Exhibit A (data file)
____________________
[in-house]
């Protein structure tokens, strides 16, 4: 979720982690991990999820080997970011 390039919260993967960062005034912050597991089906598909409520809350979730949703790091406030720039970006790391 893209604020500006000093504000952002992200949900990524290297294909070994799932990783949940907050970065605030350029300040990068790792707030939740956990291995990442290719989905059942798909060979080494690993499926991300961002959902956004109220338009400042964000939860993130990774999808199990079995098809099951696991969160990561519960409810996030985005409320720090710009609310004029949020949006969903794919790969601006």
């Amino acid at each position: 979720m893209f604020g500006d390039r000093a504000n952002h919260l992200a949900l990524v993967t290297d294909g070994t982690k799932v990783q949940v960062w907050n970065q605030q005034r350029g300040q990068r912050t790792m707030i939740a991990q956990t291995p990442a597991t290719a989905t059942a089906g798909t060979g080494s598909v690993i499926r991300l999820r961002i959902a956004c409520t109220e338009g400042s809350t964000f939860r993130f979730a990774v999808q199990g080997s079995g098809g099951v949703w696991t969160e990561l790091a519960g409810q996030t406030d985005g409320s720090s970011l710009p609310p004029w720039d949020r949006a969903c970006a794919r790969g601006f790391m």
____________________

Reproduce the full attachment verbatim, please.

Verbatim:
[in-house]
């Protein structure tokens, strides 16, 4: 979720982690991990999820080997970011 390039919260993967960062005034912050597991089906598909409520809350979730949703790091406030720039970006790391 893209604020500006000093504000952002992200949900990524290297294909070994799932990783949940907050970065605030350029300040990068790792707030939740956990291995990442290719989905059942798909060979080494690993499926991300961002959902956004109220338009400042964000939860993130990774999808199990079995098809099951696991969160990561519960409810996030985005409320720090710009609310004029949020949006969903794919790969601006």
């Amino acid at each position: 979720m893209f604020g500006d390039r000093a504000n952002h919260l992200a949900l990524v993967t290297d294909g070994t982690k799932v990783q949940v960062w907050n970065q605030q005034r350029g300040q990068r912050t790792m707030i939740a991990q956990t291995p990442a597991t290719a989905t059942a089906g798909t060979g080494s598909v690993i499926r991300l999820r961002i959902a956004c409520t109220e338009g400042s809350t964000f939860r993130f979730a990774v999808q199990g080997s079995g098809g099951v949703w696991t969160e990561l790091a519960g409810q996030t406030d985005g409320s720090s970011l710009p609310p004029w720039d949020r949006a969903c970006a794919r790969g601006f790391m």